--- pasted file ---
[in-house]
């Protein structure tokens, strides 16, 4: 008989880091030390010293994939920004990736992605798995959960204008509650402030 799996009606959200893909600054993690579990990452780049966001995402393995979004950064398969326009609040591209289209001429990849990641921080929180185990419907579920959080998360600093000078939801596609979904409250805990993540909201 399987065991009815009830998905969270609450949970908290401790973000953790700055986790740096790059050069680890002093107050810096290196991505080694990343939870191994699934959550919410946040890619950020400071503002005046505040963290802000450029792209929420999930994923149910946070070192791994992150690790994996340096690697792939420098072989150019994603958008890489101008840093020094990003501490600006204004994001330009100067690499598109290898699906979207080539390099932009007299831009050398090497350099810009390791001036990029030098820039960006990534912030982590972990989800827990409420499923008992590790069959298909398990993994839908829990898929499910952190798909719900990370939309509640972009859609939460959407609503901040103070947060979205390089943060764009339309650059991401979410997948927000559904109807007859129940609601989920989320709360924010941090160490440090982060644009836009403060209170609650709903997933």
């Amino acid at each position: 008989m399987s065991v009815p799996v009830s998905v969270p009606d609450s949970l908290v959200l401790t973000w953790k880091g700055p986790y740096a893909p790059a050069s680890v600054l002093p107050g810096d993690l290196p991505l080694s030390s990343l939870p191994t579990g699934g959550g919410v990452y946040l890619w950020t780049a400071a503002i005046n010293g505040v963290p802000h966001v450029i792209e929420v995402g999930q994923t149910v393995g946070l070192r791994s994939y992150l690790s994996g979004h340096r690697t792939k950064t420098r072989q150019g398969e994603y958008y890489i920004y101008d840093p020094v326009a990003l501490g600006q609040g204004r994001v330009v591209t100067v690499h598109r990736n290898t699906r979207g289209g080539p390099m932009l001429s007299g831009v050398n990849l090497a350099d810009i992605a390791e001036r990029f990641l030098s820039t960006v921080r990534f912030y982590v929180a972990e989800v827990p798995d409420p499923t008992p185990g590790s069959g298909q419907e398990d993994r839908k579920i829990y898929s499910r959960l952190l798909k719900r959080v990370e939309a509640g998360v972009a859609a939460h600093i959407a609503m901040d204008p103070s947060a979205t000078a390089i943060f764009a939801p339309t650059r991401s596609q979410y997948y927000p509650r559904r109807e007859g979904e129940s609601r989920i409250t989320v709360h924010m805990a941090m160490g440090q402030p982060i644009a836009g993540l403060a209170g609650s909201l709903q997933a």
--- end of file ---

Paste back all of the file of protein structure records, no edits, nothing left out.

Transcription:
[in-house]
């Protein structure tokens, strides 16, 4: 008989880091030390010293994939920004990736992605798995959960204008509650402030 799996009606959200893909600054993690579990990452780049966001995402393995979004950064398969326009609040591209289209001429990849990641921080929180185990419907579920959080998360600093000078939801596609979904409250805990993540909201 399987065991009815009830998905969270609450949970908290401790973000953790700055986790740096790059050069680890002093107050810096290196991505080694990343939870191994699934959550919410946040890619950020400071503002005046505040963290802000450029792209929420999930994923149910946070070192791994992150690790994996340096690697792939420098072989150019994603958008890489101008840093020094990003501490600006204004994001330009100067690499598109290898699906979207080539390099932009007299831009050398090497350099810009390791001036990029030098820039960006990534912030982590972990989800827990409420499923008992590790069959298909398990993994839908829990898929499910952190798909719900990370939309509640972009859609939460959407609503901040103070947060979205390089943060764009339309650059991401979410997948927000559904109807007859129940609601989920989320709360924010941090160490440090982060644009836009403060209170609650709903997933």
């Amino acid at each position: 008989m399987s065991v009815p799996v009830s998905v969270p009606d609450s949970l908290v959200l401790t973000w953790k880091g700055p986790y740096a893909p790059a050069s680890v600054l002093p107050g810096d993690l290196p991505l080694s030390s990343l939870p191994t579990g699934g959550g919410v990452y946040l890619w950020t780049a400071a503002i005046n010293g505040v963290p802000h966001v450029i792209e929420v995402g999930q994923t149910v393995g946070l070192r791994s994939y992150l690790s994996g979004h340096r690697t792939k950064t420098r072989q150019g398969e994603y958008y890489i920004y101008d840093p020094v326009a990003l501490g600006q609040g204004r994001v330009v591209t100067v690499h598109r990736n290898t699906r979207g289209g080539p390099m932009l001429s007299g831009v050398n990849l090497a350099d810009i992605a390791e001036r990029f990641l030098s820039t960006v921080r990534f912030y982590v929180a972990e989800v827990p798995d409420p499923t008992p185990g590790s069959g298909q419907e398990d993994r839908k579920i829990y898929s499910r959960l952190l798909k719900r959080v990370e939309a509640g998360v972009a859609a939460h600093i959407a609503m901040d204008p103070s947060a979205t000078a390089i943060f764009a939801p339309t650059r991401s596609q979410y997948y927000p509650r559904r109807e007859g979904e129940s609601r989920i409250t989320v709360h924010m805990a941090m160490g440090q402030p982060i644009a836009g993540l403060a209170g609650s909201l709903q997933a």